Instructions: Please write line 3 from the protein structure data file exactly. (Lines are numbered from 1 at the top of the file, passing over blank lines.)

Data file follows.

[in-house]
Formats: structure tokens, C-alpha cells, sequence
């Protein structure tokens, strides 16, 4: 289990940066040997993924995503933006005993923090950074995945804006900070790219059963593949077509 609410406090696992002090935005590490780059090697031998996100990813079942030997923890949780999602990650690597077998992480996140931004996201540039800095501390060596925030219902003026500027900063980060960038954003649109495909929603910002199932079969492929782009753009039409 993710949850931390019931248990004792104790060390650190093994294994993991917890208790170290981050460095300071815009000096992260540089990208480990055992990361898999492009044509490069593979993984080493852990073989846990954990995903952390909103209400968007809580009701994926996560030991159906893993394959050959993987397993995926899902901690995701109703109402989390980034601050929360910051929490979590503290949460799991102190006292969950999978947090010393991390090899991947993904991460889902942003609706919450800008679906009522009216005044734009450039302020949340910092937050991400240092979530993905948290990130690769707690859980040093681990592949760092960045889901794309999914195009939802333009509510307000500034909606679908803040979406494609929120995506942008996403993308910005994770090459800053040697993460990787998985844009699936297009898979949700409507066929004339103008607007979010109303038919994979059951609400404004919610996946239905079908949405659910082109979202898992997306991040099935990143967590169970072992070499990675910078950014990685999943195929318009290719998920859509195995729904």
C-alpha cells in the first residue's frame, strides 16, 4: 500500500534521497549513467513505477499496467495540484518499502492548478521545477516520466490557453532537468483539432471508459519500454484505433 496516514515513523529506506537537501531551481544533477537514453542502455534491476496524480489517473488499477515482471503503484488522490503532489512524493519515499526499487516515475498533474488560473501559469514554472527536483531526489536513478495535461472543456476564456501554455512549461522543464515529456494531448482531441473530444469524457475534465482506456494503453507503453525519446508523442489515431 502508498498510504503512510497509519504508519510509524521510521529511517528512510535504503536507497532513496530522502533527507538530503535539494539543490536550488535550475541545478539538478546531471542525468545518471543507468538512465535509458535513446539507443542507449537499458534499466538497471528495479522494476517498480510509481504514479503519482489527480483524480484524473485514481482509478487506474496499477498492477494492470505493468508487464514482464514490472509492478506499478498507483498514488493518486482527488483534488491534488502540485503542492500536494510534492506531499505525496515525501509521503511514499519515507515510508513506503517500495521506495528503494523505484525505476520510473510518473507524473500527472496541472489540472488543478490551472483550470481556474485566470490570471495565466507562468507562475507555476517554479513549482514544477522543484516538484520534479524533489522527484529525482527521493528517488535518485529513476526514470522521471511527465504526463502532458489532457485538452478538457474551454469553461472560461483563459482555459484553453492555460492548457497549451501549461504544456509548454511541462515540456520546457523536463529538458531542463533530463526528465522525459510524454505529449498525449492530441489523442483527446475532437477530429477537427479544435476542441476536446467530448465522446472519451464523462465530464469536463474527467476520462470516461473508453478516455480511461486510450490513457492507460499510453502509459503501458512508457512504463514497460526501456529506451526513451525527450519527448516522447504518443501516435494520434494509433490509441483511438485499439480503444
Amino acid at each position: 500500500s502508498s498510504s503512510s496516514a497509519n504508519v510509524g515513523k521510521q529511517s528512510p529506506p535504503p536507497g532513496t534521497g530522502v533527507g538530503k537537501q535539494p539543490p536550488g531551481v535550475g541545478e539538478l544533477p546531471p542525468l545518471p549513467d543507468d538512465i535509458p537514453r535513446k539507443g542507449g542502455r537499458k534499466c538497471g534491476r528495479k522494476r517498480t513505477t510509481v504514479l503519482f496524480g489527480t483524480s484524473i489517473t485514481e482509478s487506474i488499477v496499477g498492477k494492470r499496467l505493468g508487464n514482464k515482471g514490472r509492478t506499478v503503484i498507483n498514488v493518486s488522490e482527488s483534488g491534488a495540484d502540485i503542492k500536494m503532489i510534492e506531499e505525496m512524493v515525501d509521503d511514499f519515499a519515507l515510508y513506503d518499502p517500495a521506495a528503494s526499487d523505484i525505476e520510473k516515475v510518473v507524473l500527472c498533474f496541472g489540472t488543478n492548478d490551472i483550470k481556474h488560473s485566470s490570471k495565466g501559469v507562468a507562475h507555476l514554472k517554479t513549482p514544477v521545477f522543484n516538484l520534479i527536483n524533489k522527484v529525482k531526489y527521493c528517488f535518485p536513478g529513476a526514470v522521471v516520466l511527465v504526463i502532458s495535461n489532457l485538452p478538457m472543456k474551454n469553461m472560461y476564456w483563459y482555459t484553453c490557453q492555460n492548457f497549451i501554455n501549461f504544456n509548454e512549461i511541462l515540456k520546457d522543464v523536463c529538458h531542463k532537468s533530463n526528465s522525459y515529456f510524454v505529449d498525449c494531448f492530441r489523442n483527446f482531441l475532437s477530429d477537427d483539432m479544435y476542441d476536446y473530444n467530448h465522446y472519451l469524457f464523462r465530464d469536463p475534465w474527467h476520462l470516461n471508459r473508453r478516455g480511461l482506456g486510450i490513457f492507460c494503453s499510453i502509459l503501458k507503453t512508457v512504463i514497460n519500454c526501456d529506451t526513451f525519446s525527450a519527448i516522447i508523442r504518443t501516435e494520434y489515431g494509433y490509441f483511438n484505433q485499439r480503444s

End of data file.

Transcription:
């Protein structure tokens, strides 16, 4: 289990940066040997993924995503933006005993923090950074995945804006900070790219059963593949077509 609410406090696992002090935005590490780059090697031998996100990813079942030997923890949780999602990650690597077998992480996140931004996201540039800095501390060596925030219902003026500027900063980060960038954003649109495909929603910002199932079969492929782009753009039409 993710949850931390019931248990004792104790060390650190093994294994993991917890208790170290981050460095300071815009000096992260540089990208480990055992990361898999492009044509490069593979993984080493852990073989846990954990995903952390909103209400968007809580009701994926996560030991159906893993394959050959993987397993995926899902901690995701109703109402989390980034601050929360910051929490979590503290949460799991102190006292969950999978947090010393991390090899991947993904991460889902942003609706919450800008679906009522009216005044734009450039302020949340910092937050991400240092979530993905948290990130690769707690859980040093681990592949760092960045889901794309999914195009939802333009509510307000500034909606679908803040979406494609929120995506942008996403993308910005994770090459800053040697993460990787998985844009699936297009898979949700409507066929004339103008607007979010109303038919994979059951609400404004919610996946239905079908949405659910082109979202898992997306991040099935990143967590169970072992070499990675910078950014990685999943195929318009290719998920859509195995729904």